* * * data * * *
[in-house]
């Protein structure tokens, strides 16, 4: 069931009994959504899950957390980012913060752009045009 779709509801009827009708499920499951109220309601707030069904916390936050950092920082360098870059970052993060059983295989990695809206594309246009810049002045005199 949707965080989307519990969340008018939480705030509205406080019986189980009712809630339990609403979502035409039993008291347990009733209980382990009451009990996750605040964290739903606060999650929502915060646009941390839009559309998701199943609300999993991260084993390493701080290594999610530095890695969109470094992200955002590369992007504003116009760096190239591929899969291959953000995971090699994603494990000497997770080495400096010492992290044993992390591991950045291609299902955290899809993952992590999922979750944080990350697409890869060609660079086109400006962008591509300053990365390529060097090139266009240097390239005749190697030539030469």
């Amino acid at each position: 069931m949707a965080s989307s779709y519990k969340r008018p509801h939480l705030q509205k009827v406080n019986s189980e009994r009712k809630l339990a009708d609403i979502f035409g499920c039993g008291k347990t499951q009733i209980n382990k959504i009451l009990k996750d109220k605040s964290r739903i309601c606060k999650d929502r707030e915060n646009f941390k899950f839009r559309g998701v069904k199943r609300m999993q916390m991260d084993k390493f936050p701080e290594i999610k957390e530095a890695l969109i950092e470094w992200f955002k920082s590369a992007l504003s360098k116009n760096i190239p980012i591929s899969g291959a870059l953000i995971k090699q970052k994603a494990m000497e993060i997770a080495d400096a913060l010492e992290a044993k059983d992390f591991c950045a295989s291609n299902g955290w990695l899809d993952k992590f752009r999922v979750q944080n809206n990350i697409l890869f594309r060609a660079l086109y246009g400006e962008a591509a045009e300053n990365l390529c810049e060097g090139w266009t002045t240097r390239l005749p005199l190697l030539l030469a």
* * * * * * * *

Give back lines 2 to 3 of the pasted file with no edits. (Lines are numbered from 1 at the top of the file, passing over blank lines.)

């Protein structure tokens, strides 16, 4: 069931009994959504899950957390980012913060752009045009 779709509801009827009708499920499951109220309601707030069904916390936050950092920082360098870059970052993060059983295989990695809206594309246009810049002045005199 949707965080989307519990969340008018939480705030509205406080019986189980009712809630339990609403979502035409039993008291347990009733209980382990009451009990996750605040964290739903606060999650929502915060646009941390839009559309998701199943609300999993991260084993390493701080290594999610530095890695969109470094992200955002590369992007504003116009760096190239591929899969291959953000995971090699994603494990000497997770080495400096010492992290044993992390591991950045291609299902955290899809993952992590999922979750944080990350697409890869060609660079086109400006962008591509300053990365390529060097090139266009240097390239005749190697030539030469």
């Amino acid at each position: 069931m949707a965080s989307s779709y519990k969340r008018p509801h939480l705030q509205k009827v406080n019986s189980e009994r009712k809630l339990a009708d609403i979502f035409g499920c039993g008291k347990t499951q009733i209980n382990k959504i009451l009990k996750d109220k605040s964290r739903i309601c606060k999650d929502r707030e915060n646009f941390k899950f839009r559309g998701v069904k199943r609300m999993q916390m991260d084993k390493f936050p701080e290594i999610k957390e530095a890695l969109i950092e470094w992200f955002k920082s590369a992007l504003s360098k116009n760096i190239p980012i591929s899969g291959a870059l953000i995971k090699q970052k994603a494990m000497e993060i997770a080495d400096a913060l010492e992290a044993k059983d992390f591991c950045a295989s291609n299902g955290w990695l899809d993952k992590f752009r999922v979750q944080n809206n990350i697409l890869f594309r060609a660079l086109y246009g400006e962008a591509a045009e300053n990365l390529c810049e060097g090139w266009t002045t240097r390239l005749p005199l190697l030539l030469a």